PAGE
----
In his fascinating book on the Men and Names of Old Birmingham (1864), Toulmin Smith revealed that in its last years of existence the Gild "being musical, had an organist, William Bothe", who had "a handsome salary.
Furthermore a Thomas Groves was keeper of the Gild House, or Town Hall as it was called, and its gardens - for which service he lived rent free in two of the Guild's cottages.
Still the Gild of the Holy Cross itself was a wide-ranging body, a kind of a trust that was funded by wealthy folk and which became vital as much for the physical wellbeing of Birmingham's people as for their souls.
Thirty Lavenham testators, fourteen of whom were known to be clothiers, left gifts to the four gilds between 1416 and 1540.
The plates, cups and other utensils owned by gilds bear witness to the feasts and communal merrymaking which occasionally shook the hall's great timbers.
Other than by occasional gifts and legacies, gilds were financed in several ways.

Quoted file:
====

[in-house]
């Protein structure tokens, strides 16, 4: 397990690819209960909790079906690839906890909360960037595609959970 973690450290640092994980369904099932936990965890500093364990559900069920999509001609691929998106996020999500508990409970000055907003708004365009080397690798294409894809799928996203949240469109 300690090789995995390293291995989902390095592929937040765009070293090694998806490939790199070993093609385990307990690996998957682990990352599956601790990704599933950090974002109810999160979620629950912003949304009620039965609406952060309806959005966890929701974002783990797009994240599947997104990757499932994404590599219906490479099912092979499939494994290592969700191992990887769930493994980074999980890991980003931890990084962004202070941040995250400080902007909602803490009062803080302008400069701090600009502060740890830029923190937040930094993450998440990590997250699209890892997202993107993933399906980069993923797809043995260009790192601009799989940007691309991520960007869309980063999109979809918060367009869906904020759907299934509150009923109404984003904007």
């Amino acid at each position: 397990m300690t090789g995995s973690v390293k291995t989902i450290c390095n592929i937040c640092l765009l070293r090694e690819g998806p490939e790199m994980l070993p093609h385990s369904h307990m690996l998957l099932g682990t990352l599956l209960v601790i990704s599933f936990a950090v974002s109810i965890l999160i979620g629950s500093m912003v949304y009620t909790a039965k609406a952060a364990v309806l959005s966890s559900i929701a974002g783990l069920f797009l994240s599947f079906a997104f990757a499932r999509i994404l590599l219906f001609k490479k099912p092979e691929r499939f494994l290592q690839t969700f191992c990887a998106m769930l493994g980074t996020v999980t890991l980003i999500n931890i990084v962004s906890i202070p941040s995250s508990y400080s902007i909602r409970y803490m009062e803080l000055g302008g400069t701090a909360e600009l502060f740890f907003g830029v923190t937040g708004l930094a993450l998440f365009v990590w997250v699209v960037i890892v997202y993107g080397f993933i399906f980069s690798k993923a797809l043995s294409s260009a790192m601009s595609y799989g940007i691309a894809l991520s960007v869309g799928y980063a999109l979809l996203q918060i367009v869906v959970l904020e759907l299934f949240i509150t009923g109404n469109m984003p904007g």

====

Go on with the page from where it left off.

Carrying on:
John Colleshull, John Goldsmyth, and William atte Slowe were allowed to assign to the proposed Gild eighteen messuages, three tofts (houses), six acres of land and 40 shillings of rents, in Birmingham and Edgbaston.
The Borough of Birmingham paid pounds 50 for the licence, and the Gild of the Holy Cross then built its hall - with its clock and chimes - at the bottom end of New Street, where the Odeon now stands and where King Edward's School used to be.
In his fascinating book on the Men and Names of Old Birmingham (1864), Toulmin Smith revealed that the Gild "being musical, had an organist, William Bothe", who had "a handsome salary.